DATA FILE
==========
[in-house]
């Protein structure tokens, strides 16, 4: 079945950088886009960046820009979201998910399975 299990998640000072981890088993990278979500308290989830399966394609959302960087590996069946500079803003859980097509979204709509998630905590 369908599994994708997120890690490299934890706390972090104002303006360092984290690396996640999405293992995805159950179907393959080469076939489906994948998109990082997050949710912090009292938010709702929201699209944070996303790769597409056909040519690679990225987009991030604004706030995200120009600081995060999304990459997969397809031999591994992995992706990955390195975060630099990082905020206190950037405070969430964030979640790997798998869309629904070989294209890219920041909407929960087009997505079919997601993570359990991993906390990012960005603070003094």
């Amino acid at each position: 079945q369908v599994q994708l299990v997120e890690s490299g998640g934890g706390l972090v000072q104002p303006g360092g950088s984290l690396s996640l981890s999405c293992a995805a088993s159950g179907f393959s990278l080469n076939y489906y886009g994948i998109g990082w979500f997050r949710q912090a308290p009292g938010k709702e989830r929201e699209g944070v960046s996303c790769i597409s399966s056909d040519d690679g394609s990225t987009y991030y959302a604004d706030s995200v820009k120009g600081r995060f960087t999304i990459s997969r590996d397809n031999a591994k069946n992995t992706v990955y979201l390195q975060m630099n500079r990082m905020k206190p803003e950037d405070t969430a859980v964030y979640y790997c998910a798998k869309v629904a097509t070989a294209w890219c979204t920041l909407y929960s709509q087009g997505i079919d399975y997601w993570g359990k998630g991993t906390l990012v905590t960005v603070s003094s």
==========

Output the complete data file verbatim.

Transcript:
[in-house]
């Protein structure tokens, strides 16, 4: 079945950088886009960046820009979201998910399975 299990998640000072981890088993990278979500308290989830399966394609959302960087590996069946500079803003859980097509979204709509998630905590 369908599994994708997120890690490299934890706390972090104002303006360092984290690396996640999405293992995805159950179907393959080469076939489906994948998109990082997050949710912090009292938010709702929201699209944070996303790769597409056909040519690679990225987009991030604004706030995200120009600081995060999304990459997969397809031999591994992995992706990955390195975060630099990082905020206190950037405070969430964030979640790997798998869309629904070989294209890219920041909407929960087009997505079919997601993570359990991993906390990012960005603070003094």
């Amino acid at each position: 079945q369908v599994q994708l299990v997120e890690s490299g998640g934890g706390l972090v000072q104002p303006g360092g950088s984290l690396s996640l981890s999405c293992a995805a088993s159950g179907f393959s990278l080469n076939y489906y886009g994948i998109g990082w979500f997050r949710q912090a308290p009292g938010k709702e989830r929201e699209g944070v960046s996303c790769i597409s399966s056909d040519d690679g394609s990225t987009y991030y959302a604004d706030s995200v820009k120009g600081r995060f960087t999304i990459s997969r590996d397809n031999a591994k069946n992995t992706v990955y979201l390195q975060m630099n500079r990082m905020k206190p803003e950037d405070t969430a859980v964030y979640y790997c998910a798998k869309v629904a097509t070989a294209w890219c979204t920041l909407y929960s709509q087009g997505i079919d399975y997601w993570g359990k998630g991993t906390l990012v905590t960005v603070s003094s």